Bruin expresses artistry through boutique, nail art business
Third-year psychobiology student Yanet Lopez started her boutique and nail business earlier this year. With a goal to spread messages of self-confidence and individuality, she said one of her main business philosophies is to focus on what is right for her and build her brand off of that. (Photo by Nina Morasky/Daily Bruin. Photo Illustration by Isabella Lee/Daily Bruin)
By Steven Zhao
Nov. 11, 2021 8:39 p.m.
This post was updated Nov. 12 at 1:33 p.m.
When brainstorming her business, Yanet Lopez found ideas at her fingertips.
After losing her campus job because of the COVID-19 pandemic, the third-year psychobiology student said her wish to remain financially independent took a new form in her two small businesses, YLSBTQ and nailsbyyls. Lopez now operates these businesses through separate Instagram and Shopify pages, where she sells personally-picked and designed items. While she only started her businesses this year, Lopez said her interest in design was already established before then.
“In high school, my friends and I would always tie-dye anything that we could. We wanted to be matching and have our own personalized clothing, and that’s where I first got the idea,” Lopez said.
Her boutique venture started in June, she said, with the making of 100 custom tie-dye hoodies. Being the sole operator of the business meant her hands were always dyed, and it was then when she realized doing the job by herself was no longer possible, Lopez said. From there, Lopez said she transitioned the clothing job into a more professional boutique, including processes such as coming into contact with vendors, obtaining and creating designs, and testing fabrics.
As for nails, Lopez said she has been doing them for herself for around two years now but just as a hobby. She also enjoys witnessing and examining the designs people around her have, and to her, nails are a form of art, Lopez said. Like YSLBTQ, it was also around June when doing nails became a business, Lopez said.
“I feel like the first thing (I do) whenever ever I see anybody with their nails, I’m like ‘Let me see (them),'” Lopez said. “It’s just something really exciting for me.”
Although they are separate businesses, Lopez said YLSBTQ and nailsbyyls are intimately tied together by a customer base that goes back and forth between the two. Appointments for nails are booked through direct messaging on the nailsbyyls Instagram page, while the boutique operates as an online shop one can browse through that also takes custom orders in the form of tie-dye and accessories.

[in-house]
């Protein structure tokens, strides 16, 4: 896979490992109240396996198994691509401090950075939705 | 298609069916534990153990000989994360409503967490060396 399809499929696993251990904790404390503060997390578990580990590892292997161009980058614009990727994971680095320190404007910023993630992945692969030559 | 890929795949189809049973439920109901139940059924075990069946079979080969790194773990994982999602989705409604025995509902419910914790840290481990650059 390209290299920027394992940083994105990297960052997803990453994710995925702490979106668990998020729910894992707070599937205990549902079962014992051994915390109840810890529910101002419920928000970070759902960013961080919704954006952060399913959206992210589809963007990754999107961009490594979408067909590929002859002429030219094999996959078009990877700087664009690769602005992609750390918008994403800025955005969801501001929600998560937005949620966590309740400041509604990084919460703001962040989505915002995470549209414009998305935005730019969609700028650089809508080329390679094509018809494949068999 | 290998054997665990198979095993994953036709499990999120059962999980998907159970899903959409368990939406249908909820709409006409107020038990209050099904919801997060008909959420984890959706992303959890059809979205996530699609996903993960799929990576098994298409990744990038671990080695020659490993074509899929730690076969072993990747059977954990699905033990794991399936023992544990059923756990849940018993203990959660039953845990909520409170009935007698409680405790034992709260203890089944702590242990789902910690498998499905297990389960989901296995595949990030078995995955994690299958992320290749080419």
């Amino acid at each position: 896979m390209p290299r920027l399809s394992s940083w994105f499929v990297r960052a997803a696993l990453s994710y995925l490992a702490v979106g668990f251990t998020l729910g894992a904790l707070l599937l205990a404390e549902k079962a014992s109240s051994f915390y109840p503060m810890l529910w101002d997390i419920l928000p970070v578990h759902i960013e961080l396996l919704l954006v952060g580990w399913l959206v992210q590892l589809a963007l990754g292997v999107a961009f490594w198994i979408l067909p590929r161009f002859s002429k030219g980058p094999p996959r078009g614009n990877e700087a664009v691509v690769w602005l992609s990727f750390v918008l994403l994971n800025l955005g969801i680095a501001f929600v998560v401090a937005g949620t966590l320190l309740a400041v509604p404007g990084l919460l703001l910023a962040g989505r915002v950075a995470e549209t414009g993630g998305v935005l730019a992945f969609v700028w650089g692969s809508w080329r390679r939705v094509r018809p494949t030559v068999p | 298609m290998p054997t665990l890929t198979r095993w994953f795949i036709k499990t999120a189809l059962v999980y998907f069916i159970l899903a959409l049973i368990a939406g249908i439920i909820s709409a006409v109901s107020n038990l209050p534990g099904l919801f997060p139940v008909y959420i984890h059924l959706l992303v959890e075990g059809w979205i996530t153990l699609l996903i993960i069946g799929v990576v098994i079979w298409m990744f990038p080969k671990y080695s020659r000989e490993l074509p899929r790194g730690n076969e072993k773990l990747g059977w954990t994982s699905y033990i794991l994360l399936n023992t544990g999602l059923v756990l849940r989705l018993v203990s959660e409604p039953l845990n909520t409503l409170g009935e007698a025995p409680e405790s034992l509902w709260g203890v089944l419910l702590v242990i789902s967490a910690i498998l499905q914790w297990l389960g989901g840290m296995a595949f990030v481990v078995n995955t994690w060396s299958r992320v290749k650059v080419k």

A piece central to her boutique is a crewneck called “dos banderas,” Lopez said. The crewneck comes in tan, flint blue and white, with the words “dos banderas, un corazón” just below the neckline on the left side, which is near the location of the heart. The meaning of “dos banderas, un corazón” – two flags, one heart in Spanish – comes from the experience of living with a binational identity and the pressure to conform to multitudes of expectations, Lopez said.
While making the crewneck, Lopez said she realized that she wanted to incorporate an uplifting message into not just her boutique but anything she creates. Natalie Benitez, Lopez’s friend and third-year psychobiology student, said Lopez’s “dos banderas” piece stands out the most to her. Many Latinx students can resonate with the piece in addition to other students who aren’t from one specific place, Benitez said.
While Lopez maintains a consistent creative philosophy with both her businesses, there are differences between making nails and working on her boutique, she said. Specifically, there is a novelty and individuality to every set of nails, she said, because everything occurs at a one-on-one level. Nails are also completely customizable, in contrast to clothing, where there may be certain factors like fabric, medium and size that make it difficult for the item to be fully specific to a shopper, Lopez said.
“Even if (a nail design) gets recreated, or if it’s inspired by somebody else, it’s still going to be different,” Lopez said. “It’s never going to 100 percent be the same – just like a signature is one way, and nobody else can do the same exact signature even if they try their hardest and practice all the time.”
Lopez’s business has traveled through word of mouth, with customer and third-year global studies and Latin American studies student Katherine Castro being referred through Lopez’s roommate. Castro said she came into contact with Lopez to get her nails done for Halloween and enjoyed the natural flow of conversation between her and Lopez during the process.
At the end of the day, Lopez said what is important is to not conform to other people’s standards and do what one thinks is best – a central philosophy that guides her life but also helps her navigate both of her businesses. If the sellers themselves don’t love the product, then nobody else is going to, Lopez said. And as long as she appreciates the quality of the product, then other people will too, Lopez added. In the future, Lopez said she wants to continue growing her businesses and is planning an experience where customers can get their nails done and shop at the same time.
‘I’ve always loved my job (as) something that I am happy to go to everyday,” Lopez said. “Whether it’s with my nail business or boutique, being able to talk to (customers) one-on-one and seeing them excited and seeing them happy – that’s the most rewarding part.”